The Federal Reserve reaffirmed its support for the US economy, but boss Jerome Powell said fresh government help was needed to help it through the virus crisis
London (AFP) - US and European equities sank Thursday on mounting corporate and economic evidence of the coronavirus-induced downturn, crystallised by the worst quarterly drop in US growth since records began after World War II.
The slide came on the heels of a gloomy Federal Reserve warning over a US spike in COVID-19 infections, adding to fears of yet more job losses in the wake of the pandemic which continues to batter the global economy.
Major Asian trading hubs had limited losses before the US Commerce Department revealed the US economy shrank by one-third in the second quarter – the worst contraction on record.
The Dow Jones Industrial Average lost 1.5 percent shortly after the opening bell, while shares nosedived in Europe too.
In Frankfurt the DAX index was reeling, shedding 3.3 percent on official data showing that Germany’s powerhouse economy shrank a record 10.1 percent in the same quarter.
Elsewhere, London’s FTSE 100 lost 3.1 percent and Paris was off more than two percent on an avalanche of gloomy corporate earnings closely tied to the devastating impact of the coronavirus.
“The record fall with (US) second quarter GDP puts an exclamation mark with the coronavirus recession,” said Edward Moya, senior market analyst at OANDA.
“Germany’s record drop in GDP fuels extra concern that the rest of Europe might have a deeper slump,” he added.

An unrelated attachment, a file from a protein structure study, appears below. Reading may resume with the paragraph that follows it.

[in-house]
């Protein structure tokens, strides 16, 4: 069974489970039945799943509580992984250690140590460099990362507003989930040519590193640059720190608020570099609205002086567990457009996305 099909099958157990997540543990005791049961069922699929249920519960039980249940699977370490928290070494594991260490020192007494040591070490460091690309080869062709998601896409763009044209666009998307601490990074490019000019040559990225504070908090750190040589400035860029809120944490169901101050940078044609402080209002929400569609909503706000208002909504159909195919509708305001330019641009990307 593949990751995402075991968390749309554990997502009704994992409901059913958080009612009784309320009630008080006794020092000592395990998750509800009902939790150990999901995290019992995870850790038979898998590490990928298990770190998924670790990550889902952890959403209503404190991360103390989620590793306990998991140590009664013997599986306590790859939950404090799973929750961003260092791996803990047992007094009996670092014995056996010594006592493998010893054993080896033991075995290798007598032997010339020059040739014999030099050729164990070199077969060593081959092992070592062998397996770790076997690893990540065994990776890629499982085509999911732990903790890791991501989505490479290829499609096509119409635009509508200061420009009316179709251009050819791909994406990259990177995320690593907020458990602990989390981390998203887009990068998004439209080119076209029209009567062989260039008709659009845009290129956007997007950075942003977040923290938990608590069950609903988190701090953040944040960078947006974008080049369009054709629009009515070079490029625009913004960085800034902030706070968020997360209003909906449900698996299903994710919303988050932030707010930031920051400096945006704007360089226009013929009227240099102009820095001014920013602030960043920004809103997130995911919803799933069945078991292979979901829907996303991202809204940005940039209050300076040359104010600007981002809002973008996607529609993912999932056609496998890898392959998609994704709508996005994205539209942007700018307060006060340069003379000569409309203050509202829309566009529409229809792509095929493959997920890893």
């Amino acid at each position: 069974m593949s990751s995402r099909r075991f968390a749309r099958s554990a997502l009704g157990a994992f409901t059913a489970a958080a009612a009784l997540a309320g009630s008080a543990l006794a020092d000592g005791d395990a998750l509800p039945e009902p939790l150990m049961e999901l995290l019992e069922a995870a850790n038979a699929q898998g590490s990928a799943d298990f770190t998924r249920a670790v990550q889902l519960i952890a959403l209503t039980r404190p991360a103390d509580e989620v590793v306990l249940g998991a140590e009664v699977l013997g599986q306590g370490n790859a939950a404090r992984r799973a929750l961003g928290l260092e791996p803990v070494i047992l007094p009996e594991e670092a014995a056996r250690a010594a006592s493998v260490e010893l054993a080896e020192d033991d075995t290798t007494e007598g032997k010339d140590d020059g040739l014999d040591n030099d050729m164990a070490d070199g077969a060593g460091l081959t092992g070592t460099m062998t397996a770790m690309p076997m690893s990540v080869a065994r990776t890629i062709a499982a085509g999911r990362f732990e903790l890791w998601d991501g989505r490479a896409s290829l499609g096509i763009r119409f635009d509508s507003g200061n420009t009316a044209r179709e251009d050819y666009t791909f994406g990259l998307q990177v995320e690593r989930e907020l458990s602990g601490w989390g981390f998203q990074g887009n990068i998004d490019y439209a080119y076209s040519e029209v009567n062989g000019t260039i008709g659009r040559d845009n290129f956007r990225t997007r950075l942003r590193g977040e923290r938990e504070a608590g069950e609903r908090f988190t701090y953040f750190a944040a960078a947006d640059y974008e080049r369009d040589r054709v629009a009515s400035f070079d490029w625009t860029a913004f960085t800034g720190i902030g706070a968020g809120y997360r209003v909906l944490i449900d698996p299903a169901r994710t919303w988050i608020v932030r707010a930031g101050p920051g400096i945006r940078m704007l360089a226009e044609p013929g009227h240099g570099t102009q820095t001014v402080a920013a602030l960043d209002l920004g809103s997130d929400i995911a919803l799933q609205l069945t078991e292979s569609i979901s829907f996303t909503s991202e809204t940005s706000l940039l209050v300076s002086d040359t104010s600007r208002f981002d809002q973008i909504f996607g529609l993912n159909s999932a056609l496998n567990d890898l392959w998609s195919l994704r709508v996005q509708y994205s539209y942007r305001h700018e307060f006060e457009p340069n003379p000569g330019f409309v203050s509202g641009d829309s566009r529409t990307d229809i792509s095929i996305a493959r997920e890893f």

Investor alarm spread in Europe on Thursday upon news of disappointing vast losses from the likes of Franco-German aircraft manufacturer Airbus, steelmaker ArcelorMittal and energy giant Eni.
Sentiment took another battering as British energy major Royal Dutch Shell posted a vast $18.1 billion (15.4 billion euro) second-quarter net loss, while lender Lloyds also sank into the red.
- ‘Cat among pigeons’ -
“A double-digit percentage decline in the German economy and abysmal results from Lloyds have put the cat among the pigeons,” said IG analyst Chris Beauchamp.
“Stocks are firmly in the red, with the FTSE 100 taking it on the chin … and (there are) heavy losses in Europe as well as investors’ fear that more bad news will be on the way.”
Meanwhile, fears that a second wave of the coronavirus pandemic could push the global recovery off track have largely eclipsed the Fed’s overnight pledge to provide as much support as necessary to the US economy.
Bank boss Jerome Powell said the Fed had noted that the spike in new US cases was denting economic activity and said recovery depended on staunching the virus so Americans could go out and spend again.
“Powell provided the markets with a healthy dose of reality, highlighting that the COVID-19 pandemic was far from over and that the US economy was facing mounting challenges,” warned City Index analyst Fiona Cincotta.
“Uncertainty remains high and the path forward depends on the virus.”
- Washington struggles -
While traders have a mountain of cash from governments and central banks around the world backing them up, the disease continues to dominate as the US death toll topped 150,000 and Australia’s state of Victoria noted a record number of new infections – developments highlighting the need for a vaccine.
- Key figures around 1400 GMT -
New York - Dow: DOWN 1.5 percent at 26,136.91 points
London - FTSE 100: DOWN 3.1 percent at 5,935.42
Frankfurt - DAX 30: DOWN 3.4 percent at 12,383.00
Paris - CAC 40: DOWN 2.2 percent at 4,850.70
EURO STOXX 50: DOWN 2.7 percent at 3,209.40
Tokyo - Nikkei 225: DOWN 0.3 percent at 22,339.23 (close)
Hong Kong - Hang Seng: DOWN 0.7 percent at 24,710.59 (close)
Shanghai - Composite: DOWN 0.2 percent at 3,286.82 (close)
Euro/dollar: DOWN at $1.1791 from $1.1792 at 2100 GMT
Dollar/yen: UP at 105.07 yen from 104.92 yen
Pound/dollar: DOWN at $1.2995 from $1.2997
Euro/pound: DOWN at 90.37 pence from 90.73
West Texas Intermediate: DOWN 1.5 percent at $40.64 per barrel
Brent North Sea crude: DOWN 1.4 percent at $43.17